If motorists think traffic is nasty now, imagine it with another round of Metro transit cuts if King County Proposition 1 is defeated.
The measure, which would increase the county sales tax from 8.6 percent to 8.8 percent, is a response to the car-tab initiative that rolled back state vehicle licensing fees to $30. State money for roads and transit was slashed, and transit-dependent King County will get a serious hit.
The Legislature softened the blow with a one-time grant of $36 million, but 160,000 service hours were cut, and another 475,000 hours are at stake in next Tuesday's election.
Though the state Supreme Court struck down I-695, the financial impacts remain.
Transit has two kinds of clients. Commuters are a large bloc who ride the bus to work, but have an alternative.
Pare back bus routes, and more cars will blossom on roads.
The other group depends almost exclusively on buses for getting to work, shopping, church and medical appointments. These people, by reason of income, age or health, will be stranded if their buses disappear. Services for the disabled are instantly vulnerable.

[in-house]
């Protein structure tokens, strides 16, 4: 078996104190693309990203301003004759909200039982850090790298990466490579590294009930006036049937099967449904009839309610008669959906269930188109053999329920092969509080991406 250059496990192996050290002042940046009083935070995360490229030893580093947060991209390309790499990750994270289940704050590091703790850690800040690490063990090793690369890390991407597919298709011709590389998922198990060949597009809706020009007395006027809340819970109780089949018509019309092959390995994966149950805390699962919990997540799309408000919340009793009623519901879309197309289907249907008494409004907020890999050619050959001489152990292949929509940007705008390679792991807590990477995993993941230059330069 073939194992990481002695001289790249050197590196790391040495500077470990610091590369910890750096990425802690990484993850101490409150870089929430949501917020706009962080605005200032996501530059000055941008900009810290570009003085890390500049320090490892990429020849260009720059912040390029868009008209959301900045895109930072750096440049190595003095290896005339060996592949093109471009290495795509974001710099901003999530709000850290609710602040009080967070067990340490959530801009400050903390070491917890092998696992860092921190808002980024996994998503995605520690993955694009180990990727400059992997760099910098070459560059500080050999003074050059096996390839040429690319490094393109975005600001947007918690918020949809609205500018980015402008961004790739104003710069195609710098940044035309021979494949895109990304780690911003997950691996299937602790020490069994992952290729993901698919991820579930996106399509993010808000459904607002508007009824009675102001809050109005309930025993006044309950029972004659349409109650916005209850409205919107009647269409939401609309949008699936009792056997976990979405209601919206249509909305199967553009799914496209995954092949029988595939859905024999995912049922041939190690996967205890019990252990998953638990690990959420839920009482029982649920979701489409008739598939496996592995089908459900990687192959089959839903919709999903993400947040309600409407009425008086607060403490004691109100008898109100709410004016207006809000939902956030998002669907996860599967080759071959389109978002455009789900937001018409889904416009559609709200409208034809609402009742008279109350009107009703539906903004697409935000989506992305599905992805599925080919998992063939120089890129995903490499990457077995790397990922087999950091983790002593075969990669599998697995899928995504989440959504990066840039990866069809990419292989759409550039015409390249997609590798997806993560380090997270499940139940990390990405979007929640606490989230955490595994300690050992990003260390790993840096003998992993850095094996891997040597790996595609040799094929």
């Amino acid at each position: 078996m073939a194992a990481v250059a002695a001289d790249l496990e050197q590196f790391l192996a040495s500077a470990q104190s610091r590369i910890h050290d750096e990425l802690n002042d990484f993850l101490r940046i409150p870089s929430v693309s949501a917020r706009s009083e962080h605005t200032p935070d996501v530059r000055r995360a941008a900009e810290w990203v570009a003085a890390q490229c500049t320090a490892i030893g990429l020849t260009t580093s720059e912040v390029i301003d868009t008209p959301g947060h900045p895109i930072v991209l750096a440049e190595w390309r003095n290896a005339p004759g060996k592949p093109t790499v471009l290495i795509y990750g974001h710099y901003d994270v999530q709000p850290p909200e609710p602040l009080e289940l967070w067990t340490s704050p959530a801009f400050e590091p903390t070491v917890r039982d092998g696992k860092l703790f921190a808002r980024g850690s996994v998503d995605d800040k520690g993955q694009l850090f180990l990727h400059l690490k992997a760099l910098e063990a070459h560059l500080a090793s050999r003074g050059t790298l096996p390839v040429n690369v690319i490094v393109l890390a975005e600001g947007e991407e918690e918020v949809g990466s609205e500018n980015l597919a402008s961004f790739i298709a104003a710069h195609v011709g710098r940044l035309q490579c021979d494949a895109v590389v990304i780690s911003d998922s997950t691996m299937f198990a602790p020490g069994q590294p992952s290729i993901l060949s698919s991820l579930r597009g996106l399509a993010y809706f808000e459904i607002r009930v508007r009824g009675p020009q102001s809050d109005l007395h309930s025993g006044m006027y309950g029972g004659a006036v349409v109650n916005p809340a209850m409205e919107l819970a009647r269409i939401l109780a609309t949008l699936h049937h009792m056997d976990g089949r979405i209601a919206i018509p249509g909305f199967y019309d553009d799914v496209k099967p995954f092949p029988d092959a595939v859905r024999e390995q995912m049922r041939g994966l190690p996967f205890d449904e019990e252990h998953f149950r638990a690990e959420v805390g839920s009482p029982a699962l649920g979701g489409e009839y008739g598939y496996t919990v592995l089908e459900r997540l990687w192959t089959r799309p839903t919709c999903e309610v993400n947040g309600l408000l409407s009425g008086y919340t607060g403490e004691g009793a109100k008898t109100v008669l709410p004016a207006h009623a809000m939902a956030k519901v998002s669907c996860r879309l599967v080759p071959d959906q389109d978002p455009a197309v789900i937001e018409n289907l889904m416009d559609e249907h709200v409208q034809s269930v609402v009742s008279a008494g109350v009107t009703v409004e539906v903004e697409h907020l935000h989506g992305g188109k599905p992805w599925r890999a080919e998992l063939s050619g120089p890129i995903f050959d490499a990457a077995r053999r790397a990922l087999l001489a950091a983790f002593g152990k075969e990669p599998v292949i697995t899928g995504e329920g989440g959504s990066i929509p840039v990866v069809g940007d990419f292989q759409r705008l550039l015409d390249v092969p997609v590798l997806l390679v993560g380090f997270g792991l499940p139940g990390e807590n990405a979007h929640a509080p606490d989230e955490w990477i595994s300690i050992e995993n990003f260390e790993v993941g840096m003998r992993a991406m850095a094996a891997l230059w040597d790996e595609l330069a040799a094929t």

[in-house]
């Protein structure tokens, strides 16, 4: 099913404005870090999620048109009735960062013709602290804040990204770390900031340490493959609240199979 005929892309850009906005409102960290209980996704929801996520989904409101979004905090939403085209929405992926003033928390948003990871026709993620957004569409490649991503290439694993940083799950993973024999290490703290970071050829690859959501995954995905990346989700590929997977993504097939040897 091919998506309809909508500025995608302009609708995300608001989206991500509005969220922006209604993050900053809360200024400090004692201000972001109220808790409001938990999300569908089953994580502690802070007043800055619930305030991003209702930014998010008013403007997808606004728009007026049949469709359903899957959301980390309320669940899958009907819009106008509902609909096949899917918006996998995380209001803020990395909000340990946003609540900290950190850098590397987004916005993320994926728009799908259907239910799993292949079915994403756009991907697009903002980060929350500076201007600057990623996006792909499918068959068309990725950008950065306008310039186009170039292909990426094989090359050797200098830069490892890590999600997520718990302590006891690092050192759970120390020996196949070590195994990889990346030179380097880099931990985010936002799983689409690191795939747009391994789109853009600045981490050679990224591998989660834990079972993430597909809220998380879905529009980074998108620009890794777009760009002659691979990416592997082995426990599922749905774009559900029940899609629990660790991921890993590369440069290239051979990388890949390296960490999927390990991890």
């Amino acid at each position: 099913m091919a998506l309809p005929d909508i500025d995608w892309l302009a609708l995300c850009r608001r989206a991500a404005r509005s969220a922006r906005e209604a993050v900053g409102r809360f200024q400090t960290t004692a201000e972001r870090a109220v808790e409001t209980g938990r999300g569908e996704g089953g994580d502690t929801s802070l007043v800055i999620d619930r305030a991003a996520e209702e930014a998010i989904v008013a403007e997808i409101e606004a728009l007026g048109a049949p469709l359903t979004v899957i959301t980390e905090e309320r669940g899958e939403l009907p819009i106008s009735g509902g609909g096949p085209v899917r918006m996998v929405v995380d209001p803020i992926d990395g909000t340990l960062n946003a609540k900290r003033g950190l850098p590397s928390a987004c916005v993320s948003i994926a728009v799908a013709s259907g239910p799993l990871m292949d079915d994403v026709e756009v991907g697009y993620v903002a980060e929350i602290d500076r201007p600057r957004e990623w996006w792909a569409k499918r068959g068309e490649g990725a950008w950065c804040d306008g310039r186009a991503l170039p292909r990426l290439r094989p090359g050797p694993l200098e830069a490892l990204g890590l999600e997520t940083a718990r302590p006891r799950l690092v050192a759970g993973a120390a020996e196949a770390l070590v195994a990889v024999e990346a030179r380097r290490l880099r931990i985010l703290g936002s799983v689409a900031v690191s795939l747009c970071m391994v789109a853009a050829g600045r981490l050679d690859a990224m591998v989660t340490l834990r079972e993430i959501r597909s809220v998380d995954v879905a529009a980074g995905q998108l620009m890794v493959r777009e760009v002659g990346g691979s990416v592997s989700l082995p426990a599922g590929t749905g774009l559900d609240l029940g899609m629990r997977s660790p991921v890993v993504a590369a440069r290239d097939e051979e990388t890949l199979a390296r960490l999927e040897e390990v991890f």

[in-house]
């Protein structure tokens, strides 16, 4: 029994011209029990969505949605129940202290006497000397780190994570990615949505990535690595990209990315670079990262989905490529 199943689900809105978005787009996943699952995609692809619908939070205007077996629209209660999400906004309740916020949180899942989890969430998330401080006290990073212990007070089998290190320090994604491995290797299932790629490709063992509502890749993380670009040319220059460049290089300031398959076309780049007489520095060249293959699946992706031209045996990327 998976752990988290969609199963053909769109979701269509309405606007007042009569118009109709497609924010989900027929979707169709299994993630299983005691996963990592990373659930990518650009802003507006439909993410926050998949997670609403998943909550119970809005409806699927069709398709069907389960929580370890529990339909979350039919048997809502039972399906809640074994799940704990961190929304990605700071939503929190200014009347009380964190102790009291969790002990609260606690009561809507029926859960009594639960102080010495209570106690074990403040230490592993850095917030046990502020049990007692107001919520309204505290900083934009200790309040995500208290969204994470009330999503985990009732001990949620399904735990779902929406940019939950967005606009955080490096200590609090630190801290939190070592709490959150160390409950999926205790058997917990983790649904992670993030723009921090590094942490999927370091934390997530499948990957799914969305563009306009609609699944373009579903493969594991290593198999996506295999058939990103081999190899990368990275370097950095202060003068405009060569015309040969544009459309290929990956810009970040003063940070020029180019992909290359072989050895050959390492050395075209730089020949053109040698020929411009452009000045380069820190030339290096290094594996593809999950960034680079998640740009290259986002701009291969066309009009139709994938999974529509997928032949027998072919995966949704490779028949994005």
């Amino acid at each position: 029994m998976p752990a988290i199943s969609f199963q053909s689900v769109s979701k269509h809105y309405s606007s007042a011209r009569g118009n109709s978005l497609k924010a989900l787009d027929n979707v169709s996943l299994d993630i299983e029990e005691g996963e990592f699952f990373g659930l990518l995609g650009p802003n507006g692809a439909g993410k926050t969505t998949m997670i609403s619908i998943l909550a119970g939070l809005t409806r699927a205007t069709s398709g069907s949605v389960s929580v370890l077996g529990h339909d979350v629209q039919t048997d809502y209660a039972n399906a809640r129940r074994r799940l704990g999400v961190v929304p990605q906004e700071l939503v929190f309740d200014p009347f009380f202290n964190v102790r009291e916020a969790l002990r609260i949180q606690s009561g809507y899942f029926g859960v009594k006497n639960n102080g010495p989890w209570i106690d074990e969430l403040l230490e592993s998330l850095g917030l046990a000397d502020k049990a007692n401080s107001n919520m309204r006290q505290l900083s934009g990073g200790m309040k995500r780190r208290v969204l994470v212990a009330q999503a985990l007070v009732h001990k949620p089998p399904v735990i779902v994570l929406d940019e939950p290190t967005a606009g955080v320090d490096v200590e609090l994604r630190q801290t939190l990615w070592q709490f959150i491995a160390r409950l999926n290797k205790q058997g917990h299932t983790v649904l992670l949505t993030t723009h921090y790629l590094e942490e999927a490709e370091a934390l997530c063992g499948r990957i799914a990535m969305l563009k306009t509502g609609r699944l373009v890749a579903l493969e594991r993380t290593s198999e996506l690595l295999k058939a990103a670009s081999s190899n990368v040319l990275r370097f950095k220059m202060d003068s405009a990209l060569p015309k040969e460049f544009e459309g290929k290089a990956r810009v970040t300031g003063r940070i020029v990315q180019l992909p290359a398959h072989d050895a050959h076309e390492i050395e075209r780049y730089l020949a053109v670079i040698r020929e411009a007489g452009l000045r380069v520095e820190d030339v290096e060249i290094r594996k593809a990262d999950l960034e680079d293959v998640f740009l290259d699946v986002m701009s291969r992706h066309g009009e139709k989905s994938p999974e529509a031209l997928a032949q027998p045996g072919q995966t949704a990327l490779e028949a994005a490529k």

This ballot proposition is a direct result of the shortsighted nature of I-695. Another clumsy initiative, an attempt to make up for an earlier cut in road construction and maintenance, would only make things worse.
Initiative 745 is a nutty swipe at transit that only spells more trouble and expense.
The county's Department of Transportation estimates the annual tax impact in a range from $30 to $77 for household incomes from $23,300 to $100,200.
The county would add 575,000 hours of bus services over six years, and buy 200 new buses. Money would be used for additional bus shelters, park-and-ride lots and synchronizing traffic lights in heavily traveled corridors.
Prop. 1 keeps buses rolling, and has the potential to expand service. If transit dries up, motorists will be among the first to notice.